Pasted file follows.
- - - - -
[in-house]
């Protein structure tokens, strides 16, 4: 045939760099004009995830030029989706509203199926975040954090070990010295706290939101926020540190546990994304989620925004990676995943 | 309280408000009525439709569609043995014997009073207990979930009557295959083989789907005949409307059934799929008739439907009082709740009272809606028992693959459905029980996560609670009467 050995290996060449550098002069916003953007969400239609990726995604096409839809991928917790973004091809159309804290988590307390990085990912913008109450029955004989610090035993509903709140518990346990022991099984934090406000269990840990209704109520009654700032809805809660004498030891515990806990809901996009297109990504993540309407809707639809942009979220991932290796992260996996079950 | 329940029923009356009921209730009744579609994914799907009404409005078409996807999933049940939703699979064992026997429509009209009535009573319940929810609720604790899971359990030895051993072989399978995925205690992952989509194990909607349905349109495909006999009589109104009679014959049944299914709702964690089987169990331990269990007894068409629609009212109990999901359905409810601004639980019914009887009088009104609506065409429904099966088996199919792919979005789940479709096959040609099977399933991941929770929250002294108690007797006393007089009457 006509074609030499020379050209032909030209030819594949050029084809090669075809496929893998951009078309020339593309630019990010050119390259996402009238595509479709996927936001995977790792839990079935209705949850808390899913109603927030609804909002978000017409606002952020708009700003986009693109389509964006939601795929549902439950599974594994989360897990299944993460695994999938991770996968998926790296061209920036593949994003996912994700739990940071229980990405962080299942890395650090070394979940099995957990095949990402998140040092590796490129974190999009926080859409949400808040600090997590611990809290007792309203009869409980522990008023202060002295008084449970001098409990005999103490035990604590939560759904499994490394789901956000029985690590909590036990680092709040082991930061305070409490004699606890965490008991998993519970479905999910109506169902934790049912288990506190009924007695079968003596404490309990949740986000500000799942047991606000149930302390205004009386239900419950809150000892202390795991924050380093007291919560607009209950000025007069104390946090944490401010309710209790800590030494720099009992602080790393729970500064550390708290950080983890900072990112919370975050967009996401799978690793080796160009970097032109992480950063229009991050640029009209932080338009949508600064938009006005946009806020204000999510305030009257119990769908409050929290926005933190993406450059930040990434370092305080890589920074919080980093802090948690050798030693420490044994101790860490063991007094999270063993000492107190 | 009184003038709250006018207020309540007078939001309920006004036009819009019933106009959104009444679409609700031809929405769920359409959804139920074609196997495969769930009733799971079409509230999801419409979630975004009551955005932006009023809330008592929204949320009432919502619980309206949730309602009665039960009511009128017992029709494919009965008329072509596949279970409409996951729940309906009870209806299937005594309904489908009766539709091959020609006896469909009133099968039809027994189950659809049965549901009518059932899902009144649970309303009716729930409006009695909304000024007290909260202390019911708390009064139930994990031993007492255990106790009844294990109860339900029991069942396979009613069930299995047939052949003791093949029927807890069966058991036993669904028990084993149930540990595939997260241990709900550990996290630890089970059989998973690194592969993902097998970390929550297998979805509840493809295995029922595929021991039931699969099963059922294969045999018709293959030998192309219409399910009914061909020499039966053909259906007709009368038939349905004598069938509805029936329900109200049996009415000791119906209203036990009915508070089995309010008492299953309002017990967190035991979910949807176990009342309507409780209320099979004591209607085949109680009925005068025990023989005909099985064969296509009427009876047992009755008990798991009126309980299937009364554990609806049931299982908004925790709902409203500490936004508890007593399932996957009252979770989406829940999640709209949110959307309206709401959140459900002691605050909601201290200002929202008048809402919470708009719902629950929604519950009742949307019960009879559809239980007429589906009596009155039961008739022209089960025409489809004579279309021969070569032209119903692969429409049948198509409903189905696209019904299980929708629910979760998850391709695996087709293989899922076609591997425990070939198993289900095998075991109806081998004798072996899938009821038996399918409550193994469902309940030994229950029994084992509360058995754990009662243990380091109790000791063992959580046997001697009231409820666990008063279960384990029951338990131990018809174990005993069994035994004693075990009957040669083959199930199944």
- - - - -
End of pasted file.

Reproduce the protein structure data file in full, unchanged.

[in-house]
């Protein structure tokens, strides 16, 4: 045939760099004009995830030029989706509203199926975040954090070990010295706290939101926020540190546990994304989620925004990676995943 | 309280408000009525439709569609043995014997009073207990979930009557295959083989789907005949409307059934799929008739439907009082709740009272809606028992693959459905029980996560609670009467 050995290996060449550098002069916003953007969400239609990726995604096409839809991928917790973004091809159309804290988590307390990085990912913008109450029955004989610090035993509903709140518990346990022991099984934090406000269990840990209704109520009654700032809805809660004498030891515990806990809901996009297109990504993540309407809707639809942009979220991932290796992260996996079950 | 329940029923009356009921209730009744579609994914799907009404409005078409996807999933049940939703699979064992026997429509009209009535009573319940929810609720604790899971359990030895051993072989399978995925205690992952989509194990909607349905349109495909006999009589109104009679014959049944299914709702964690089987169990331990269990007894068409629609009212109990999901359905409810601004639980019914009887009088009104609506065409429904099966088996199919792919979005789940479709096959040609099977399933991941929770929250002294108690007797006393007089009457 006509074609030499020379050209032909030209030819594949050029084809090669075809496929893998951009078309020339593309630019990010050119390259996402009238595509479709996927936001995977790792839990079935209705949850808390899913109603927030609804909002978000017409606002952020708009700003986009693109389509964006939601795929549902439950599974594994989360897990299944993460695994999938991770996968998926790296061209920036593949994003996912994700739990940071229980990405962080299942890395650090070394979940099995957990095949990402998140040092590796490129974190999009926080859409949400808040600090997590611990809290007792309203009869409980522990008023202060002295008084449970001098409990005999103490035990604590939560759904499994490394789901956000029985690590909590036990680092709040082991930061305070409490004699606890965490008991998993519970479905999910109506169902934790049912288990506190009924007695079968003596404490309990949740986000500000799942047991606000149930302390205004009386239900419950809150000892202390795991924050380093007291919560607009209950000025007069104390946090944490401010309710209790800590030494720099009992602080790393729970500064550390708290950080983890900072990112919370975050967009996401799978690793080796160009970097032109992480950063229009991050640029009209932080338009949508600064938009006005946009806020204000999510305030009257119990769908409050929290926005933190993406450059930040990434370092305080890589920074919080980093802090948690050798030693420490044994101790860490063991007094999270063993000492107190 | 009184003038709250006018207020309540007078939001309920006004036009819009019933106009959104009444679409609700031809929405769920359409959804139920074609196997495969769930009733799971079409509230999801419409979630975004009551955005932006009023809330008592929204949320009432919502619980309206949730309602009665039960009511009128017992029709494919009965008329072509596949279970409409996951729940309906009870209806299937005594309904489908009766539709091959020609006896469909009133099968039809027994189950659809049965549901009518059932899902009144649970309303009716729930409006009695909304000024007290909260202390019911708390009064139930994990031993007492255990106790009844294990109860339900029991069942396979009613069930299995047939052949003791093949029927807890069966058991036993669904028990084993149930540990595939997260241990709900550990996290630890089970059989998973690194592969993902097998970390929550297998979805509840493809295995029922595929021991039931699969099963059922294969045999018709293959030998192309219409399910009914061909020499039966053909259906007709009368038939349905004598069938509805029936329900109200049996009415000791119906209203036990009915508070089995309010008492299953309002017990967190035991979910949807176990009342309507409780209320099979004591209607085949109680009925005068025990023989005909099985064969296509009427009876047992009755008990798991009126309980299937009364554990609806049931299982908004925790709902409203500490936004508890007593399932996957009252979770989406829940999640709209949110959307309206709401959140459900002691605050909601201290200002929202008048809402919470708009719902629950929604519950009742949307019960009879559809239980007429589906009596009155039961008739022209089960025409489809004579279309021969070569032209119903692969429409049948198509409903189905696209019904299980929708629910979760998850391709695996087709293989899922076609591997425990070939198993289900095998075991109806081998004798072996899938009821038996399918409550193994469902309940030994229950029994084992509360058995754990009662243990380091109790000791063992959580046997001697009231409820666990008063279960384990029951338990131990018809174990005993069994035994004693075990009957040669083959199930199944």